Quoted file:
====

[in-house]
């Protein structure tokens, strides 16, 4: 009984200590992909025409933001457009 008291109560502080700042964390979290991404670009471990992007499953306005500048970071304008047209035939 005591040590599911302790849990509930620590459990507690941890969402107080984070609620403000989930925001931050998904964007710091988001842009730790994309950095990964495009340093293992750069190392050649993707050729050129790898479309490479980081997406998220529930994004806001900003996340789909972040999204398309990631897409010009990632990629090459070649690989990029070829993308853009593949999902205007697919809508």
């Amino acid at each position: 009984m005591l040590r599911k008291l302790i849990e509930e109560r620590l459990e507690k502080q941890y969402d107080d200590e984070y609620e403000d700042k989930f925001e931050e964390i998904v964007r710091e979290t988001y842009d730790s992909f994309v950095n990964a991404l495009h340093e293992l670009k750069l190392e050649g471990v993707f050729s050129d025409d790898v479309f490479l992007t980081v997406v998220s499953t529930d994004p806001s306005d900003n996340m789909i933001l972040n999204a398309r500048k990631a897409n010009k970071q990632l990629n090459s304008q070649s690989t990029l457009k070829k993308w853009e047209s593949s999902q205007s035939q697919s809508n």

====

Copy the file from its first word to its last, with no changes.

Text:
[in-house]
């Protein structure tokens, strides 16, 4: 009984200590992909025409933001457009 008291109560502080700042964390979290991404670009471990992007499953306005500048970071304008047209035939 005591040590599911302790849990509930620590459990507690941890969402107080984070609620403000989930925001931050998904964007710091988001842009730790994309950095990964495009340093293992750069190392050649993707050729050129790898479309490479980081997406998220529930994004806001900003996340789909972040999204398309990631897409010009990632990629090459070649690989990029070829993308853009593949999902205007697919809508």
């Amino acid at each position: 009984m005591l040590r599911k008291l302790i849990e509930e109560r620590l459990e507690k502080q941890y969402d107080d200590e984070y609620e403000d700042k989930f925001e931050e964390i998904v964007r710091e979290t988001y842009d730790s992909f994309v950095n990964a991404l495009h340093e293992l670009k750069l190392e050649g471990v993707f050729s050129d025409d790898v479309f490479l992007t980081v997406v998220s499953t529930d994004p806001s306005d900003n996340m789909i933001l972040n999204a398309r500048k990631a897409n010009k970071q990632l990629n090459s304008q070649s690989t990029l457009k070829k993308w853009e047209s593949s999902q205007s035939q697919s809508n």